Their decadent lifestyles almost shattered the band, until managers Thaler and McGhee pulled an intervention, and refused to allow the band to tour in Europe, fearing that "some [of them] would come back in bodybags". Shortly after, all the band members except for Mars underwent drug rehabilitation; Mars cleaned up on his own.
After finding sobriety in 1989, Mötley Crüe reached its peak popularity with the release of their fifth album, the Bob Rock produced Dr. Feelgood, on September 1, 1989. On October 14 of that year, it became a No. 1 album and stayed on the charts for 109 weeks after its release. The band members each stated in interviews that, due in no small part to their collective push for sobriety, Dr. Feelgood was their most solid album musically to that point, and indeed, their best selling album to date. The title track and Kickstart My Heart were both nominated for Grammys in the Best Hard Rock Category, but lost both times to Living Colour. They did find some success at the American Music Awards, as Dr. Feelgood was nominated twice for Favorite Hard Rock/Metal Award, losing once to Guns N' Roses' Appetite for Destruction, but winning the following year, beating out Aerosmith's Pump and Poison's Flesh And Blood. They were also nominated twice for Favorite Hard Rock/Metal Artist, but lost to Guns N' Roses and Aerosmith.
In 1989, Doc McGhee was fired after breaking several promises that he made to the band in relation to the Moscow Music Peace Festival including giving his other band, Bon Jovi, advantages with slot placement. Doug Thaler then soldiered on as sole band manager.
On October 14, 1991, the band's sixth album, Decade of Decadence, a compilation, was released. It peaked at #2 on the Billboard 200 album chart. It was supposed to be just something for the fans while they worked on the next "all new" album.
Years of Turmoil: 1992–2003
After Decade was released, Neil left the band in February 1992. A controversy exists to this day over whether Neil was fired or quit. Sixx has long maintained that Neil quit the band. However, Neil disputes this and insists that he was fired. Neil was replaced by John Corabi (formerly of Angora and The Scream). Mötley Crüe's commercial success waned throughout the 1990s, although their self-titled March 1994 release made the Billboard top ten (#7). Thaler would manage the band alone until 1994, after the band did a mass-firing when their album, Mötley Crüe, failed to meet commercial expectations.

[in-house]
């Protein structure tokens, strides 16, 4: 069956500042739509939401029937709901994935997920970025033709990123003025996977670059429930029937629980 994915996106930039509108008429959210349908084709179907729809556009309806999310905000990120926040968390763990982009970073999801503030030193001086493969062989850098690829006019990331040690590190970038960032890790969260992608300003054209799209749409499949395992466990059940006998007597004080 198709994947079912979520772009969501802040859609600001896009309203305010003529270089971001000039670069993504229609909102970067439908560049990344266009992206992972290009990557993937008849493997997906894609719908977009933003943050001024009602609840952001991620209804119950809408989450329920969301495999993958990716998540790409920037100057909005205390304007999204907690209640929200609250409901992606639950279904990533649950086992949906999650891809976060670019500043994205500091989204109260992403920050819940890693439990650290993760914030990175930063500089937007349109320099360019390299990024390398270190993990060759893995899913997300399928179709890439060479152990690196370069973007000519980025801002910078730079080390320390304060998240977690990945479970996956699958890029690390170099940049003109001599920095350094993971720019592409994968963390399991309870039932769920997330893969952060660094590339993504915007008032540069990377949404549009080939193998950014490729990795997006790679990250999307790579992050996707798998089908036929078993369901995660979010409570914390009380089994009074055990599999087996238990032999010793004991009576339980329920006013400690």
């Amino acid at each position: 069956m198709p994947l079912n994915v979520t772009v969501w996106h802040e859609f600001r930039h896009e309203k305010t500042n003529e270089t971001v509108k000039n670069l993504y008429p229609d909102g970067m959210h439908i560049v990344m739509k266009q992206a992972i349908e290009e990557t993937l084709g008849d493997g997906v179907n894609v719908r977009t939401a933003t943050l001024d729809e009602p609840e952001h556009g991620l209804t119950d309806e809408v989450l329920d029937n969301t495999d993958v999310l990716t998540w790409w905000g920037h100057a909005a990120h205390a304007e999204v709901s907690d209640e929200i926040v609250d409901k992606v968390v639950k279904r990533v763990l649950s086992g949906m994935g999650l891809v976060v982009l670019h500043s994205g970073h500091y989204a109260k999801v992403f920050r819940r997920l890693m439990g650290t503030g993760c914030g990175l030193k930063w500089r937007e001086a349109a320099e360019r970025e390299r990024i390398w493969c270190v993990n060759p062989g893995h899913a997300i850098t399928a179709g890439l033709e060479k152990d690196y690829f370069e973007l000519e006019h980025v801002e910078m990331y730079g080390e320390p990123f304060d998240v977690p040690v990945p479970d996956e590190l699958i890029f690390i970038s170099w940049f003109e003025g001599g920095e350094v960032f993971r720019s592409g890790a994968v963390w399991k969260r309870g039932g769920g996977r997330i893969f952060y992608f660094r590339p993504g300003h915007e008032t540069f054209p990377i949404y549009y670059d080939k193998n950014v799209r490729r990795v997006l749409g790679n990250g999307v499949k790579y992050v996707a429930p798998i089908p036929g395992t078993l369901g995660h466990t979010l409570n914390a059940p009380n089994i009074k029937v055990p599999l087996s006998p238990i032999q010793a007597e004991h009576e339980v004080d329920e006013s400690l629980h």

The band reunited in 1997, after their current manager, Allen Kovac, and Neil's manager, Bert Stein, set up a meeting between Neil, Lee, and Sixx. Agreeing to "leave their egos at the door," the band released Generation Swine. Although it debuted at #4, and despite the band performing at the American Music Awards, the album was a commercial failure, due in part to their label Elektra Records' lack of support. The band soon left Elektra and created their own label, Mötley Records.
In 1998, Mötley Crüe's contractual ties with Elektra Records had expired putting the band in total control of their future. This included the ownership of the masters of all their albums. In announcing the end of their relationship with Elektra Records, the band became one of the few groups in history to own and control their publishing and catalogue of recorded masters. In 1999, the band re-released all their albums, dubbed as Crücial Crüe. The limited-edition digital re-masters included demos and previously unreleased tracks.